The mistress ad which ran in the Southern Metropolis Daily. (Photo/CNS)
A mistress ad that appeared on a daily newspaper in south China's Guangdong province Tuesday has caused a public furor as many say it is vulgar and disturbing.
In the ad which featured in the Southern Metropolis Daily of about 40 Chinese characters, the mistress-turned-wife of a man who convinced her lover to divorce his first wife urged the man's now-ex to give up on winning him back, saying "a good man only belongs to a woman who can make herself beautiful" and declared her wish that "there won't be any mistresses in the world."
On Tuesday morning, a picture of the ad went viral on microblogging sites and messaging services, drawing criticism from many internet users.
The ad also triggered an investigation by the Guangdong provincial administration of industry and commerce. The agency later said the ad was commercial speculation by a cosmetics brand and claimed it violated advertising laws by going against approved social conventions.
The newspaper canceled the brand's advertising campaign, originally scheduled to be printed in the following days covering topics ranging from typhoons to international relations to conjugal relations.
Once the ad went viral online, both the ad and the newspaper were both widely criticized by the public and experts alike.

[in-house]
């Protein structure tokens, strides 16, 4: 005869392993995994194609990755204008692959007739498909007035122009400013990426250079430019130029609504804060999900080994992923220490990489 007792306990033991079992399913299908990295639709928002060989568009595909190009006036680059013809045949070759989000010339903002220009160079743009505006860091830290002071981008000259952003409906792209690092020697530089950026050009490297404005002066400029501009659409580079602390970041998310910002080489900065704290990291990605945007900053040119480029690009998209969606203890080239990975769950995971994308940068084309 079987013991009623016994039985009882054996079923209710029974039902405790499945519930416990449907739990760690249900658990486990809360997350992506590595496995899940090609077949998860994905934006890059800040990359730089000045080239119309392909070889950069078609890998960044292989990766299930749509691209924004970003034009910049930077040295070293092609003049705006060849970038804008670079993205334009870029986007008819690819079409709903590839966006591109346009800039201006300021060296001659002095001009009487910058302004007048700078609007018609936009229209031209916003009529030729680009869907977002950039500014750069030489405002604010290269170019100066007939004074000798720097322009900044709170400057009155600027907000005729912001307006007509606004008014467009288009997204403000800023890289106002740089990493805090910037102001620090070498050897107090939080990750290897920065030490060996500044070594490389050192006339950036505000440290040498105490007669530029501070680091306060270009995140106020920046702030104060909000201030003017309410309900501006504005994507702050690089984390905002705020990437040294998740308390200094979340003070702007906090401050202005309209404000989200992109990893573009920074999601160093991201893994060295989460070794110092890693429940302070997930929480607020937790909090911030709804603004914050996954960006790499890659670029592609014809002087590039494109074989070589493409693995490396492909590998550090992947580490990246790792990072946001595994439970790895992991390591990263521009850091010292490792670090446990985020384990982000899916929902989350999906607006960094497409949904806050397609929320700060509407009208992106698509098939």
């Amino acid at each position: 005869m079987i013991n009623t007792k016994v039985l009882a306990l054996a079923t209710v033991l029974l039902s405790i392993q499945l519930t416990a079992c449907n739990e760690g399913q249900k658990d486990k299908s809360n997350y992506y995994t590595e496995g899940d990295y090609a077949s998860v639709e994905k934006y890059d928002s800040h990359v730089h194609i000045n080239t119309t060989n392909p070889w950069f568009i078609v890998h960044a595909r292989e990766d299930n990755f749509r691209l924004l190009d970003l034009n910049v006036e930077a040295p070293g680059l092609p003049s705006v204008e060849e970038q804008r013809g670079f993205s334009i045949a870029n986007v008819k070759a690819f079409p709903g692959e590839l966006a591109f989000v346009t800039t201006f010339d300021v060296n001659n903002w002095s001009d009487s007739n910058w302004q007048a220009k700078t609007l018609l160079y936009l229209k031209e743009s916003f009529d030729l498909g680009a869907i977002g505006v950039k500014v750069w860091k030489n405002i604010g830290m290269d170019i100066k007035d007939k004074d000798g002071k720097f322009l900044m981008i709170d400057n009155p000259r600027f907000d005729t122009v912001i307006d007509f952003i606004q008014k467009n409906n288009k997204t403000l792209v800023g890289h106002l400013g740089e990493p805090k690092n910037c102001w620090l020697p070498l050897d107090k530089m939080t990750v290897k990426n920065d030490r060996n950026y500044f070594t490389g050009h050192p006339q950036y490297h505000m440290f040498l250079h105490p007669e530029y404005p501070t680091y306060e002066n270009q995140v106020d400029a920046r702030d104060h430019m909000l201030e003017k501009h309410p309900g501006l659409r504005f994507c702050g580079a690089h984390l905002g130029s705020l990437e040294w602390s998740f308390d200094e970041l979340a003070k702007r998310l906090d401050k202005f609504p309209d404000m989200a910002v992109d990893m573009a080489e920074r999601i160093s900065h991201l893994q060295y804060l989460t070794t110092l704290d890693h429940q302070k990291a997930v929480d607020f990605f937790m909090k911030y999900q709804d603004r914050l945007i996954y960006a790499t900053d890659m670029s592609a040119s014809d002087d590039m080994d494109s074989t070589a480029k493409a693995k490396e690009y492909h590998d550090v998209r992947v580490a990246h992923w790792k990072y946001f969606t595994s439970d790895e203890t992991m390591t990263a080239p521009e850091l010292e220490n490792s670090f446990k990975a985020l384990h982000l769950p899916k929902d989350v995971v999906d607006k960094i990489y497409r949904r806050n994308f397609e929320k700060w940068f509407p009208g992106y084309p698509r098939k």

"They shouldn't use such a trick to attract public attention. My buddies and I are all stunned," wrote a user on the Twitter-like Sina Weibo microblog. "Where is the bottom line for the media?"
"Such originality won't get compliments. It is just a kind of speculation aimed at getting people's attention," wrote another user.
"Even it is commercial advertising, the media shouldn't publish it. Although the media gained attention and advertising revenue, its image and credibility could also be damaged," they continued, saying "I don't think there will be any lady going to buy the merchandise after seeing the ad."
"I haven't bought the company's products behind the advertising and I will never buy their products in the future," wrote one. "It is too much. Even it is an ad, it should have a moral bottom line."
"Few people would know this was a cosmetics ad," said Zhang Fuzhong of the Guangdong Xingchen Law Office. "This violated the advertising law and also went against healthy social conduct, especially exerting an impact on the moral standards of minors."
It even drew criticism from public relations staff.
"The ad quickly got people's attention, but marketing with no consideration of consequences and no regard to morality could damage the brand," said a worker at the public relations firm Ruder Finn who declined to be named.
"Many newspapers are in hard times due to declining subscriptions and advertising revenue. So it can not be ruled out that the daily paper relaxed its review over ads because of operational pressure," said Li Xing, a professor of journalism at Guangzhou's South China University of Technology.